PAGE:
2012Wassily Kandinsky - Dalla Russia all'EuropaPalazzo Blu, Pisa Solo
2012Kandinsky 1911–1913Solomon R. Guggenheim Museum, New York City, NY Solo
2011Kandinsky’s Painting with White BorderSolomon R. Guggenheim Museum, New York City, NY Solo
2011Kandinsky and the Harmony of Silence: Painting with White BorderThe Phillips Collection, Washington, DC Solo
2011Wassily KandinskyHyogo Prefectural Museum of Art, Kobe Solo
2011Wassily Kandinsky: KlängeNIU Art Museum - Northern Illinois University, DeKalb, IL Solo
2011Vasilij Kandinskij: Bitva (kozÁci), 1910 -1911National Gallery Prague - Veletržní Palace, Prague Solo
2011Collection 4 A Century of Contemporary ArtNMAO National Museum of Art Osaka, Osaka Solo
2010Kandinsky at the Bauhaus, 1922-1933Solomon R. Guggenheim Museum, New York City, NY Solo
2009KandinskySolomon R. Guggenheim Museum, New York City, NY Solo
2009Punkt und Linie zu Fläche. KANDINSKY am BauhausStadtmuseum & Kunstsammlung Jena, Jena Solo
2009Kandinsky - Centre PompidouMusée National d´Art Moderne, Paris Solo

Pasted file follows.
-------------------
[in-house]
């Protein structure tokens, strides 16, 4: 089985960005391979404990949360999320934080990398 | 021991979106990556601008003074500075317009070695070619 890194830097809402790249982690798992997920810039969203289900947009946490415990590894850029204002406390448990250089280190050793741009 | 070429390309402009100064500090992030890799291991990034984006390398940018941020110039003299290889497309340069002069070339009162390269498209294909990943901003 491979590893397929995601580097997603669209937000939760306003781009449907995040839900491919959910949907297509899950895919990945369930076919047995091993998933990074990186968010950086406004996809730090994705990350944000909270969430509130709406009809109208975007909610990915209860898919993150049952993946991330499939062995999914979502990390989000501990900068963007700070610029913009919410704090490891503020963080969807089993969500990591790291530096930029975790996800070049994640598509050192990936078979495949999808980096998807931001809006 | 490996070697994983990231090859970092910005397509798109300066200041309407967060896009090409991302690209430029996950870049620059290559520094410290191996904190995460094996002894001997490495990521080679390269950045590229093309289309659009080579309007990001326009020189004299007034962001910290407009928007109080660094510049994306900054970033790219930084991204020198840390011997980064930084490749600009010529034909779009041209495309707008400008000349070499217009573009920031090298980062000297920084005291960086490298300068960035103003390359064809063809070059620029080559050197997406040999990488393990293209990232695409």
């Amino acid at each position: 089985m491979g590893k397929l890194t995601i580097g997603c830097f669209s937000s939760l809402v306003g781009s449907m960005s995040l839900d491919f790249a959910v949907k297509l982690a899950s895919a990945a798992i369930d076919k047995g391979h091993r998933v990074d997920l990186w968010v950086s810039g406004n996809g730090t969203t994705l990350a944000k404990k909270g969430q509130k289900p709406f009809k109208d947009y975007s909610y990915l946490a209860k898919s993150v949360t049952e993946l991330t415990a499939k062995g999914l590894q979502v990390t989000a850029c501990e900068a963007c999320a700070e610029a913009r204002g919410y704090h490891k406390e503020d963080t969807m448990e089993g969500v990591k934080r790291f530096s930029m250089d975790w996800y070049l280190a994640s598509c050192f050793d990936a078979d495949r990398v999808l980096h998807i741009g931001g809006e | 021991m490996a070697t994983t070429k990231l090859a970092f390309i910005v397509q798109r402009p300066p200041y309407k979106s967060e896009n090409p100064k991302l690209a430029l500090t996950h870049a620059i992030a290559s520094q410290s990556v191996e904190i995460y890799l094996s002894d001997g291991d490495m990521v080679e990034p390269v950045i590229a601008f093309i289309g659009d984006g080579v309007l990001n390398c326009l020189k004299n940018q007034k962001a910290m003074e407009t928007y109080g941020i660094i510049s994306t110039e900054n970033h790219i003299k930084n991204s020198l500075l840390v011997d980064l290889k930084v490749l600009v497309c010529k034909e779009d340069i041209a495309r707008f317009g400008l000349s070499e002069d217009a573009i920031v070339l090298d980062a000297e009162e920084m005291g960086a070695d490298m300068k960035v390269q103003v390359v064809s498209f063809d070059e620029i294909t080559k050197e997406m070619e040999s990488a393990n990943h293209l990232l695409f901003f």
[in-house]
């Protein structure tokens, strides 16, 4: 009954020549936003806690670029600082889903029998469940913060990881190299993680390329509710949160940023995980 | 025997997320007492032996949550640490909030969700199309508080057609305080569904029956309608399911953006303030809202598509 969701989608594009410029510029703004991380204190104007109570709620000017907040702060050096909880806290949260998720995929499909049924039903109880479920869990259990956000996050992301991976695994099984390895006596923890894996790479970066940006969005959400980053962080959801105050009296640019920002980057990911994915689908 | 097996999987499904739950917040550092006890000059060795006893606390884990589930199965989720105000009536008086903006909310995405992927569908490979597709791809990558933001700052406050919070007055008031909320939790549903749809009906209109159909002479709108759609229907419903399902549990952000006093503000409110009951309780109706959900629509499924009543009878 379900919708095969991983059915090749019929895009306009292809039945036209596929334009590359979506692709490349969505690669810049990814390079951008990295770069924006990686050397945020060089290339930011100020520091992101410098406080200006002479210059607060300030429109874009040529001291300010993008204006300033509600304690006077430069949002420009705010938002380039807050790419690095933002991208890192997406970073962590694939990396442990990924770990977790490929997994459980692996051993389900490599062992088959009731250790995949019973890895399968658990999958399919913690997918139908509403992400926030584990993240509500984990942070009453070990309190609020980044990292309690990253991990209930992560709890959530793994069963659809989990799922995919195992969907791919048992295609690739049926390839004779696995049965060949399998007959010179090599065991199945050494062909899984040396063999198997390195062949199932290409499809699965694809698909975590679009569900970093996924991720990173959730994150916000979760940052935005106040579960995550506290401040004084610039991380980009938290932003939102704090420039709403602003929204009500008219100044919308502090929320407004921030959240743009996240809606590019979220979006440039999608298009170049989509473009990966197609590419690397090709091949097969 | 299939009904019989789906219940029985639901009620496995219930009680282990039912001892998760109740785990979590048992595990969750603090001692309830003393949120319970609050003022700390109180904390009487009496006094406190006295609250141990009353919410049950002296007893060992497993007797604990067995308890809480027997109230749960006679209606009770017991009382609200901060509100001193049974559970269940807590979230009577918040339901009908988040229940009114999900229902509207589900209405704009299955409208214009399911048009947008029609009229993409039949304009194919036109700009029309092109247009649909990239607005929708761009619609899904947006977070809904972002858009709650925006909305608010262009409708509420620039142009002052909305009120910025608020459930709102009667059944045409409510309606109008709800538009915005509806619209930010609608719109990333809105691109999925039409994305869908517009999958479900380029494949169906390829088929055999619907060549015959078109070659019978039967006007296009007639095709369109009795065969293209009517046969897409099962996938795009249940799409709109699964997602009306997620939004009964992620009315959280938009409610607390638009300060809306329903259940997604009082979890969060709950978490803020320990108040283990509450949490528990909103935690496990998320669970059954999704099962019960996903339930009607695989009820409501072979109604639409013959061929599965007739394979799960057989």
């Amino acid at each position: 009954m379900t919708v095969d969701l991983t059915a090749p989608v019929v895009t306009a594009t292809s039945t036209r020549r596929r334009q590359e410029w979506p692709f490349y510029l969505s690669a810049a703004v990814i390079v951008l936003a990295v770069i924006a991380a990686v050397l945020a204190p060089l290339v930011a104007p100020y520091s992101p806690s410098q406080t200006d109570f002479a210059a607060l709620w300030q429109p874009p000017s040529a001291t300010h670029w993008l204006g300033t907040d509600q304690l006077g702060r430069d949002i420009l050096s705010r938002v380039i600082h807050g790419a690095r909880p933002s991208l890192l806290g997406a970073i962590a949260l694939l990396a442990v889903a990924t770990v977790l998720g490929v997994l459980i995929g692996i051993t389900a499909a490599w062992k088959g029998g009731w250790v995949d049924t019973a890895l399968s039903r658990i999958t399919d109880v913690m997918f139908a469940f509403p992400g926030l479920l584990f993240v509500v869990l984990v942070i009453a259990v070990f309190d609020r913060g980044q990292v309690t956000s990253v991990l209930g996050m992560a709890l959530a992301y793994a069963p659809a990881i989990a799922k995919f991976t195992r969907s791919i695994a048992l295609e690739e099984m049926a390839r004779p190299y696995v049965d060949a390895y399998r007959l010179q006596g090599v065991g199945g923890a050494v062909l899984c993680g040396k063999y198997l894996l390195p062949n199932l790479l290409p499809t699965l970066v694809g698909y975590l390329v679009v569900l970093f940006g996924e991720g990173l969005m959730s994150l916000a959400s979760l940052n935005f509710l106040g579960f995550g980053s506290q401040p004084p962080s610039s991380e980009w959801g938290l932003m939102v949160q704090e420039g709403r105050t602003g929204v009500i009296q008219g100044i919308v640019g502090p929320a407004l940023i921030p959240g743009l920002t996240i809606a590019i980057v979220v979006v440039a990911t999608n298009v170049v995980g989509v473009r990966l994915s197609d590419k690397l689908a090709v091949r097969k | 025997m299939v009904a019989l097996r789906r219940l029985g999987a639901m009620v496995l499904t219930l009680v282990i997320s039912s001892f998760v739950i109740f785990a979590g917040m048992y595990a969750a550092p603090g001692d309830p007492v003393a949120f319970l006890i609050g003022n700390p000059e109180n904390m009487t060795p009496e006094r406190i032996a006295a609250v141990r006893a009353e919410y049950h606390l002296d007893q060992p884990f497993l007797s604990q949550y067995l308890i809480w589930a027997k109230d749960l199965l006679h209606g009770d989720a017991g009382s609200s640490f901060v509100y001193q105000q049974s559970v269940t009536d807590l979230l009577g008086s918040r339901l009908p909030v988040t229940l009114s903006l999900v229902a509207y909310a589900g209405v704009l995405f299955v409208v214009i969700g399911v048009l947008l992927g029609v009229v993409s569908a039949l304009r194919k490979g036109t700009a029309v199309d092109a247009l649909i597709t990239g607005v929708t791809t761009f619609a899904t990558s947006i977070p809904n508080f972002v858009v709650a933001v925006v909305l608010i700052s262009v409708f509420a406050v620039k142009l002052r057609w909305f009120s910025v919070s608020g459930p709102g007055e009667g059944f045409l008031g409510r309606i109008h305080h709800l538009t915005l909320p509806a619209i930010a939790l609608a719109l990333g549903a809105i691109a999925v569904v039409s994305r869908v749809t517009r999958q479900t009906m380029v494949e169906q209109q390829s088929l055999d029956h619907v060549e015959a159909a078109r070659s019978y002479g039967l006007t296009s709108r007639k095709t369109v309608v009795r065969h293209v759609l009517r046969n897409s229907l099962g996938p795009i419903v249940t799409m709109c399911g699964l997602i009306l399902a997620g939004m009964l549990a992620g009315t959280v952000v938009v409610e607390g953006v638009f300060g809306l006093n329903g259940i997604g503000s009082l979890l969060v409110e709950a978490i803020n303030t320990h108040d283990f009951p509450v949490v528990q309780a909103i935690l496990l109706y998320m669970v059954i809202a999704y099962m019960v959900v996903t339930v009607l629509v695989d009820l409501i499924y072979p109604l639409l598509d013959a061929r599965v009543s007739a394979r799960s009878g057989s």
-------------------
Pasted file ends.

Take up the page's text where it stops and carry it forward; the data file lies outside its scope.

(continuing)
2009Wassily Kandinsky - das druckgrafische WerkKunstmuseum Bonn, Bonn Solo
2008Aquarelle WatercoloursGalerie Thomas, Munich Solo
2008 Kandinsky - Absolut.AbstraktStädtische Galerie im Lenbachhaus & Kunstbau, Munich Solo
2008Absolut. AbstraktGalerie Thomas, Munich Solo
2008Bauhaus ModernSmith College Museum of Art, Northampton, MASolo
2007KandinskyPalazzo Reale, Milan Solo
2006Wassily Kandinsky - Works 1905 – 1922Kunstmuseum Basel, Basel Solo
2006Kandinsky - The Path to Abstraction 1908–1922Tate Modern, London Solo
2005Kandinsky - acuarelasMuseu d´Art Espanyol Contemporani (Fundación Juan March), Palma de Mallorca Solo
2004Kandinsky - AcuarelasMuseo de Arte Abstracto Español, Cuenca Solo
2003Schoenberg, Kandinsky, and the Blue RiderThe Jewish Museum, New York City, NY Solo
2003Kandinsky - Origen de la AbstracciónFundación Juan March, Madrid Solo